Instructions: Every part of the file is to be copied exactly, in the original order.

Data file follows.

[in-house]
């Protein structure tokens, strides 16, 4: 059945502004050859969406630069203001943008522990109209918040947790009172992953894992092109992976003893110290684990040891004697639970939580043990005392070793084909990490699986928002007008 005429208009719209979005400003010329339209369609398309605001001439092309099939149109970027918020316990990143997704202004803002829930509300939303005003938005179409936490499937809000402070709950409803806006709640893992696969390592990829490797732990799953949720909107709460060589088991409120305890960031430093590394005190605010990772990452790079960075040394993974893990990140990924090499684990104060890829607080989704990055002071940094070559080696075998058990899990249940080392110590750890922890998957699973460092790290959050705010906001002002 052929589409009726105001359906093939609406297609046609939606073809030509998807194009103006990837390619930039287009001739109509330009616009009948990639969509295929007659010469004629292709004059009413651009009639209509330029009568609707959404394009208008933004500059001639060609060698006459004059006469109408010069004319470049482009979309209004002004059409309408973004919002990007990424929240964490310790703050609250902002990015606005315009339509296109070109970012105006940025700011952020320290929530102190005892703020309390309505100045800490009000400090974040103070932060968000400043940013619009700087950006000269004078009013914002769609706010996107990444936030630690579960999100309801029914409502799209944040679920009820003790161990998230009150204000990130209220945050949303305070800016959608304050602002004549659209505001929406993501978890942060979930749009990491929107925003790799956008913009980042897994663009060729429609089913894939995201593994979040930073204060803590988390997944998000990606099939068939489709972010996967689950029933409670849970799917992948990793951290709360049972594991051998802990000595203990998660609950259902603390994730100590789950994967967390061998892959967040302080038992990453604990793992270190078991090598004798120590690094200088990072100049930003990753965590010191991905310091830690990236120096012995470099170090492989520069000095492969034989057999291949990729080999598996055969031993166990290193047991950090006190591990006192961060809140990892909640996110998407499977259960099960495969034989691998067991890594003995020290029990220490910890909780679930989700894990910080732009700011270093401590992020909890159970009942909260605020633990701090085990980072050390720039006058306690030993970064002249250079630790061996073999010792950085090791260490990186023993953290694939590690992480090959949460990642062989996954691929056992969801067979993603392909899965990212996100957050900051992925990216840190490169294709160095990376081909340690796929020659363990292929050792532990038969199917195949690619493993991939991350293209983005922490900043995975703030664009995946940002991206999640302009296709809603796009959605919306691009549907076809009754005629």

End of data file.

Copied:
[in-house]
């Protein structure tokens, strides 16, 4: 059945502004050859969406630069203001943008522990109209918040947790009172992953894992092109992976003893110290684990040891004697639970939580043990005392070793084909990490699986928002007008 005429208009719209979005400003010329339209369609398309605001001439092309099939149109970027918020316990990143997704202004803002829930509300939303005003938005179409936490499937809000402070709950409803806006709640893992696969390592990829490797732990799953949720909107709460060589088991409120305890960031430093590394005190605010990772990452790079960075040394993974893990990140990924090499684990104060890829607080989704990055002071940094070559080696075998058990899990249940080392110590750890922890998957699973460092790290959050705010906001002002 052929589409009726105001359906093939609406297609046609939606073809030509998807194009103006990837390619930039287009001739109509330009616009009948990639969509295929007659010469004629292709004059009413651009009639209509330029009568609707959404394009208008933004500059001639060609060698006459004059006469109408010069004319470049482009979309209004002004059409309408973004919002990007990424929240964490310790703050609250902002990015606005315009339509296109070109970012105006940025700011952020320290929530102190005892703020309390309505100045800490009000400090974040103070932060968000400043940013619009700087950006000269004078009013914002769609706010996107990444936030630690579960999100309801029914409502799209944040679920009820003790161990998230009150204000990130209220945050949303305070800016959608304050602002004549659209505001929406993501978890942060979930749009990491929107925003790799956008913009980042897994663009060729429609089913894939995201593994979040930073204060803590988390997944998000990606099939068939489709972010996967689950029933409670849970799917992948990793951290709360049972594991051998802990000595203990998660609950259902603390994730100590789950994967967390061998892959967040302080038992990453604990793992270190078991090598004798120590690094200088990072100049930003990753965590010191991905310091830690990236120096012995470099170090492989520069000095492969034989057999291949990729080999598996055969031993166990290193047991950090006190591990006192961060809140990892909640996110998407499977259960099960495969034989691998067991890594003995020290029990220490910890909780679930989700894990910080732009700011270093401590992020909890159970009942909260605020633990701090085990980072050390720039006058306690030993970064002249250079630790061996073999010792950085090791260490990186023993953290694939590690992480090959949460990642062989996954691929056992969801067979993603392909899965990212996100957050900051992925990216840190490169294709160095990376081909340690796929020659363990292929050792532990038969199917195949690619493993991939991350293209983005922490900043995975703030664009995946940002991206999640302009296709809603796009959605919306691009549907076809009754005629």